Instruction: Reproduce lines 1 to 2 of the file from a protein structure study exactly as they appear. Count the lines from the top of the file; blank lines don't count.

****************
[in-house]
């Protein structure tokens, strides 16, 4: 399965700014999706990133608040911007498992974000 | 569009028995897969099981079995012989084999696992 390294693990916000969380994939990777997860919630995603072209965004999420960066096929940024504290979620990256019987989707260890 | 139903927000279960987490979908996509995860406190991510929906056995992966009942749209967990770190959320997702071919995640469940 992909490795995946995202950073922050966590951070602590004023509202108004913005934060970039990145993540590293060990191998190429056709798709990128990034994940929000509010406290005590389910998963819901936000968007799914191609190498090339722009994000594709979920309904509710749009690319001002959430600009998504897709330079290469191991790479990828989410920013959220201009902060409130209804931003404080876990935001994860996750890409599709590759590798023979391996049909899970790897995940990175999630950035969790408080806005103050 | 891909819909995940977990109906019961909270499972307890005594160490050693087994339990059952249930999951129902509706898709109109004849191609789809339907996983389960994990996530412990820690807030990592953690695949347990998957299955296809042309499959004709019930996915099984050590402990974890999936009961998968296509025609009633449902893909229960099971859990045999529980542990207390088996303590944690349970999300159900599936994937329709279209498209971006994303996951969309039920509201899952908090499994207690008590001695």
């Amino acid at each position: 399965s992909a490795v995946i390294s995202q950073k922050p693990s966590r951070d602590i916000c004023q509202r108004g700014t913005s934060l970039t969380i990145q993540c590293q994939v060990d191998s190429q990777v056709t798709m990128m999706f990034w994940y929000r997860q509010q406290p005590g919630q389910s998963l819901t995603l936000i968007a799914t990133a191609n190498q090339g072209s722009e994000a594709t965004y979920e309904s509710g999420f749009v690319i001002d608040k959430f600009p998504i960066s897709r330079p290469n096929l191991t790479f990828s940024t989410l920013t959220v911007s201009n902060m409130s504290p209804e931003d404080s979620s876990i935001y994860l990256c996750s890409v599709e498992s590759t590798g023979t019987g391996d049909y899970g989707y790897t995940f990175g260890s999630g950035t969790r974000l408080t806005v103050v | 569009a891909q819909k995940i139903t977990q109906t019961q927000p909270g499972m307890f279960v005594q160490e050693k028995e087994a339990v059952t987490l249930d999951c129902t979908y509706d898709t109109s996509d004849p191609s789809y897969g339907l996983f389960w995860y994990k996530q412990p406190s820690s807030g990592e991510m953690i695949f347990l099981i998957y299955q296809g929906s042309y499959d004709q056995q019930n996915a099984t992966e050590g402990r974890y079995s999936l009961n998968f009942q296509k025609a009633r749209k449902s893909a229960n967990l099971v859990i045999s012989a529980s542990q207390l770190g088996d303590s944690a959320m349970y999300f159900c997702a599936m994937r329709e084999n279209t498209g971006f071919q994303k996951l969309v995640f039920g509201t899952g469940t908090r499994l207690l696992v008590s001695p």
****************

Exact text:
[in-house]
């Protein structure tokens, strides 16, 4: 399965700014999706990133608040911007498992974000 | 569009028995897969099981079995012989084999696992 390294693990916000969380994939990777997860919630995603072209965004999420960066096929940024504290979620990256019987989707260890 | 139903927000279960987490979908996509995860406190991510929906056995992966009942749209967990770190959320997702071919995640469940 992909490795995946995202950073922050966590951070602590004023509202108004913005934060970039990145993540590293060990191998190429056709798709990128990034994940929000509010406290005590389910998963819901936000968007799914191609190498090339722009994000594709979920309904509710749009690319001002959430600009998504897709330079290469191991790479990828989410920013959220201009902060409130209804931003404080876990935001994860996750890409599709590759590798023979391996049909899970790897995940990175999630950035969790408080806005103050 | 891909819909995940977990109906019961909270499972307890005594160490050693087994339990059952249930999951129902509706898709109109004849191609789809339907996983389960994990996530412990820690807030990592953690695949347990998957299955296809042309499959004709019930996915099984050590402990974890999936009961998968296509025609009633449902893909229960099971859990045999529980542990207390088996303590944690349970999300159900599936994937329709279209498209971006994303996951969309039920509201899952908090499994207690008590001695």